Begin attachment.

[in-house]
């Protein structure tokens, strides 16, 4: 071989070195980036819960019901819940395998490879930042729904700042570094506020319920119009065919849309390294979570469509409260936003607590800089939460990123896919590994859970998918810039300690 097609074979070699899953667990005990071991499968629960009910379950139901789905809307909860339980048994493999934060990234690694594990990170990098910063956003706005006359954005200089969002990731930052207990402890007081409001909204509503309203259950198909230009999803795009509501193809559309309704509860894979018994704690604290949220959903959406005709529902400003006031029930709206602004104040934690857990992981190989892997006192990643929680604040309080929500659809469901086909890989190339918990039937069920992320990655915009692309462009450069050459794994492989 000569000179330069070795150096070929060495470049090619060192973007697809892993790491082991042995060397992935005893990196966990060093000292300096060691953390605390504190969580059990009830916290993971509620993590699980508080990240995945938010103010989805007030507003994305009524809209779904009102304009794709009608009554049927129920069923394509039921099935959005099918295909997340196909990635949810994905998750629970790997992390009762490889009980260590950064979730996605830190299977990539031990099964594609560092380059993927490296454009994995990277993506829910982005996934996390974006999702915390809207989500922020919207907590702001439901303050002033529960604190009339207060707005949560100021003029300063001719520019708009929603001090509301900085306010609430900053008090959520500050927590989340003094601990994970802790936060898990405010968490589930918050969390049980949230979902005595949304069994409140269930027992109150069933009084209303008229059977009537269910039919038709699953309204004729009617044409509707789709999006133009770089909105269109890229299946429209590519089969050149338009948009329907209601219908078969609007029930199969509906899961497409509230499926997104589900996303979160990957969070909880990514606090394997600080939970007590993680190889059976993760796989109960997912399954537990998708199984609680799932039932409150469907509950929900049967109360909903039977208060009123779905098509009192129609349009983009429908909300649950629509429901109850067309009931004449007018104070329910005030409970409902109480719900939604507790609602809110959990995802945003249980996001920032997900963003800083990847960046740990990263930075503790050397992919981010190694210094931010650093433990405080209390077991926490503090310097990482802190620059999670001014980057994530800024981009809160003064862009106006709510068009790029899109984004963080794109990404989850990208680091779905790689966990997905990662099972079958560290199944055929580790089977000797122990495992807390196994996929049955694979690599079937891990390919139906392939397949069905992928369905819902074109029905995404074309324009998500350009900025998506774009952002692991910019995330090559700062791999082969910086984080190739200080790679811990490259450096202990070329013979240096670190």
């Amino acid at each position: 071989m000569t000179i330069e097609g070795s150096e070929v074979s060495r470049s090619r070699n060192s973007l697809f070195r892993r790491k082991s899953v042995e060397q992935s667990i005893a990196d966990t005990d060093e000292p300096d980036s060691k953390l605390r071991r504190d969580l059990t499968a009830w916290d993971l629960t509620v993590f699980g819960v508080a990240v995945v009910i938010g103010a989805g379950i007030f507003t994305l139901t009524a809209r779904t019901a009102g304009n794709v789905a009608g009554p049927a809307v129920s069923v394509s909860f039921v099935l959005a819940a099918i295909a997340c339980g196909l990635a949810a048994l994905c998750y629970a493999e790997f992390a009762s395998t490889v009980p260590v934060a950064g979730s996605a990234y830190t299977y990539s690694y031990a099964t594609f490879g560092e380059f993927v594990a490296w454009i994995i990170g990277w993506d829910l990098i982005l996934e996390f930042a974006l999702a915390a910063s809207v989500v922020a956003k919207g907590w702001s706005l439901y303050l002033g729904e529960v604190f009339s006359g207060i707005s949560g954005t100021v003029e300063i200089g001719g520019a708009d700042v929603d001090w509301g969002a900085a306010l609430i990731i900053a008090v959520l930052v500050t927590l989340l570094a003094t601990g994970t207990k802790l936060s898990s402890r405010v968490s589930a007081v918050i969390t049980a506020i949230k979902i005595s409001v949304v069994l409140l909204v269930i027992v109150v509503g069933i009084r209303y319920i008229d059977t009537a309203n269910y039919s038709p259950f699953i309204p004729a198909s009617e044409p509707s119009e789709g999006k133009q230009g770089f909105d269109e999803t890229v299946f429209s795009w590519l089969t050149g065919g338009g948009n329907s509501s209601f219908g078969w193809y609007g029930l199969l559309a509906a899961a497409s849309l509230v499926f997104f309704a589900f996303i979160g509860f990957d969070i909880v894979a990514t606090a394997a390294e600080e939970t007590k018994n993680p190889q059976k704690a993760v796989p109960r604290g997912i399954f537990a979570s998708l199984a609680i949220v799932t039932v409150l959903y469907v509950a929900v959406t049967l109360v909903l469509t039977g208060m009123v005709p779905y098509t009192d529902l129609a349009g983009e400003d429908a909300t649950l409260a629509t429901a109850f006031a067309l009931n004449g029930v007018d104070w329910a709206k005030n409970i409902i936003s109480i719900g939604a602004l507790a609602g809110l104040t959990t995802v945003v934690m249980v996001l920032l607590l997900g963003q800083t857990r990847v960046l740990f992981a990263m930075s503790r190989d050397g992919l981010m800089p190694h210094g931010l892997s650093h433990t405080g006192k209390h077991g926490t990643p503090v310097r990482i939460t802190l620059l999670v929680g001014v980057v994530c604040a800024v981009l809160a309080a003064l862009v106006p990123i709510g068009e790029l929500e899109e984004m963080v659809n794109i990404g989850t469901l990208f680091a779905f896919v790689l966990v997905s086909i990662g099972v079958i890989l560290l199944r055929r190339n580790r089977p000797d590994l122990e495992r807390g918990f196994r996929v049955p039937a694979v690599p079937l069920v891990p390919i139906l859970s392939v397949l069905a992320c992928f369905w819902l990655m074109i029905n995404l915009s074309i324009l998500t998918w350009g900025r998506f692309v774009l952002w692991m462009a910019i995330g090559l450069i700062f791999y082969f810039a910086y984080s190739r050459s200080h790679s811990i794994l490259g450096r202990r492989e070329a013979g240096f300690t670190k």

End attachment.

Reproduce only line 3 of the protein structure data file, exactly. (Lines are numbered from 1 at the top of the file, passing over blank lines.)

């Amino acid at each position: 071989m000569t000179i330069e097609g070795s150096e070929v074979s060495r470049s090619r070699n060192s973007l697809f070195r892993r790491k082991s899953v042995e060397q992935s667990i005893a990196d966990t005990d060093e000292p300096d980036s060691k953390l605390r071991r504190d969580l059990t499968a009830w916290d993971l629960t509620v993590f699980g819960v508080a990240v995945v009910i938010g103010a989805g379950i007030f507003t994305l139901t009524a809209r779904t019901a009102g304009n794709v789905a009608g009554p049927a809307v129920s069923v394509s909860f039921v099935l959005a819940a099918i295909a997340c339980g196909l990635a949810a048994l994905c998750y629970a493999e790997f992390a009762s395998t490889v009980p260590v934060a950064g979730s996605a990234y830190t299977y990539s690694y031990a099964t594609f490879g560092e380059f993927v594990a490296w454009i994995i990170g990277w993506d829910l990098i982005l996934e996390f930042a974006l999702a915390a910063s809207v989500v922020a956003k919207g907590w702001s706005l439901y303050l002033g729904e529960v604190f009339s006359g207060i707005s949560g954005t100021v003029e300063i200089g001719g520019a708009d700042v929603d001090w509301g969002a900085a306010l609430i990731i900053a008090v959520l930052v500050t927590l989340l570094a003094t601990g994970t207990k802790l936060s898990s402890r405010v968490s589930a007081v918050i969390t049980a506020i949230k979902i005595s409001v949304v069994l409140l909204v269930i027992v109150v509503g069933i009084r209303y319920i008229d059977t009537a309203n269910y039919s038709p259950f699953i309204p004729a198909s009617e044409p509707s119009e789709g999006k133009q230009g770089f909105d269109e999803t890229v299946f429209s795009w590519l089969t050149g065919g338009g948009n329907s509501s209601f219908g078969w193809y609007g029930l199969l559309a509906a899961a497409s849309l509230v499926f997104f309704a589900f996303i979160g509860f990957d969070i909880v894979a990514t606090a394997a390294e600080e939970t007590k018994n993680p190889q059976k704690a993760v796989p109960r604290g997912i399954f537990a979570s998708l199984a609680i949220v799932t039932v409150l959903y469907v509950a929900v959406t049967l109360v909903l469509t039977g208060m009123v005709p779905y098509t009192d529902l129609a349009g983009e400003d429908a909300t649950l409260a629509t429901a109850f006031a067309l009931n004449g029930v007018d104070w329910a709206k005030n409970i409902i936003s109480i719900g939604a602004l507790a609602g809110l104040t959990t995802v945003v934690m249980v996001l920032l607590l997900g963003q800083t857990r990847v960046l740990f992981a990263m930075s503790r190989d050397g992919l981010m800089p190694h210094g931010l892997s650093h433990t405080g006192k209390h077991g926490t990643p503090v310097r990482i939460t802190l620059l999670v929680g001014v980057v994530c604040a800024v981009l809160a309080a003064l862009v106006p990123i709510g068009e790029l929500e899109e984004m963080v659809n794109i990404g989850t469901l990208f680091a779905f896919v790689l966990v997905s086909i990662g099972v079958i890989l560290l199944r055929r190339n580790r089977p000797d590994l122990e495992r807390g918990f196994r996929v049955p039937a694979v690599p079937l069920v891990p390919i139906l859970s392939v397949l069905a992320c992928f369905w819902l990655m074109i029905n995404l915009s074309i324009l998500t998918w350009g900025r998506f692309v774009l952002w692991m462009a910019i995330g090559l450069i700062f791999y082969f810039a910086y984080s190739r050459s200080h790679s811990i794994l490259g450096r202990r492989e070329a013979g240096f300690t670190k």